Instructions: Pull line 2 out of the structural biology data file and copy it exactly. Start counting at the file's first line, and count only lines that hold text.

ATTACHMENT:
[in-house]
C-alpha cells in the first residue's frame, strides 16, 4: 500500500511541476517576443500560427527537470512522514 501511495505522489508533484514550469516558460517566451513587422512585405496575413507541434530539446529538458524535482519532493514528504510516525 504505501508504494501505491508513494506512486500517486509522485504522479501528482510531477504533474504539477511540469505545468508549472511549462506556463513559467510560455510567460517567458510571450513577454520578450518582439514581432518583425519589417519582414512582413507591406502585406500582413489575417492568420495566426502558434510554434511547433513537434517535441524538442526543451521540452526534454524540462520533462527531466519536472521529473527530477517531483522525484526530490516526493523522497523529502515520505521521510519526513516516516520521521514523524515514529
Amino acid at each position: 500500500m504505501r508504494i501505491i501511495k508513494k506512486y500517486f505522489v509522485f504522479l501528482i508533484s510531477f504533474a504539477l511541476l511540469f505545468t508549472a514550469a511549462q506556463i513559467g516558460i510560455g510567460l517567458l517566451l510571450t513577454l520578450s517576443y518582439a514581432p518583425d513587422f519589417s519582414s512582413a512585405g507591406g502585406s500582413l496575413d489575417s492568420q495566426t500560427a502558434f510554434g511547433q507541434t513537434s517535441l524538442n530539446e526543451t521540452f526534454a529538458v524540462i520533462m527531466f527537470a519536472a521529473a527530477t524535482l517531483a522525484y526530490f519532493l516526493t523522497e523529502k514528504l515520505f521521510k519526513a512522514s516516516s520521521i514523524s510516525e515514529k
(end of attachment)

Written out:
C-alpha cells in the first residue's frame, strides 16, 4: 500500500511541476517576443500560427527537470512522514 501511495505522489508533484514550469516558460517566451513587422512585405496575413507541434530539446529538458524535482519532493514528504510516525 504505501508504494501505491508513494506512486500517486509522485504522479501528482510531477504533474504539477511540469505545468508549472511549462506556463513559467510560455510567460517567458510571450513577454520578450518582439514581432518583425519589417519582414512582413507591406502585406500582413489575417492568420495566426502558434510554434511547433513537434517535441524538442526543451521540452526534454524540462520533462527531466519536472521529473527530477517531483522525484526530490516526493523522497523529502515520505521521510519526513516516516520521521514523524515514529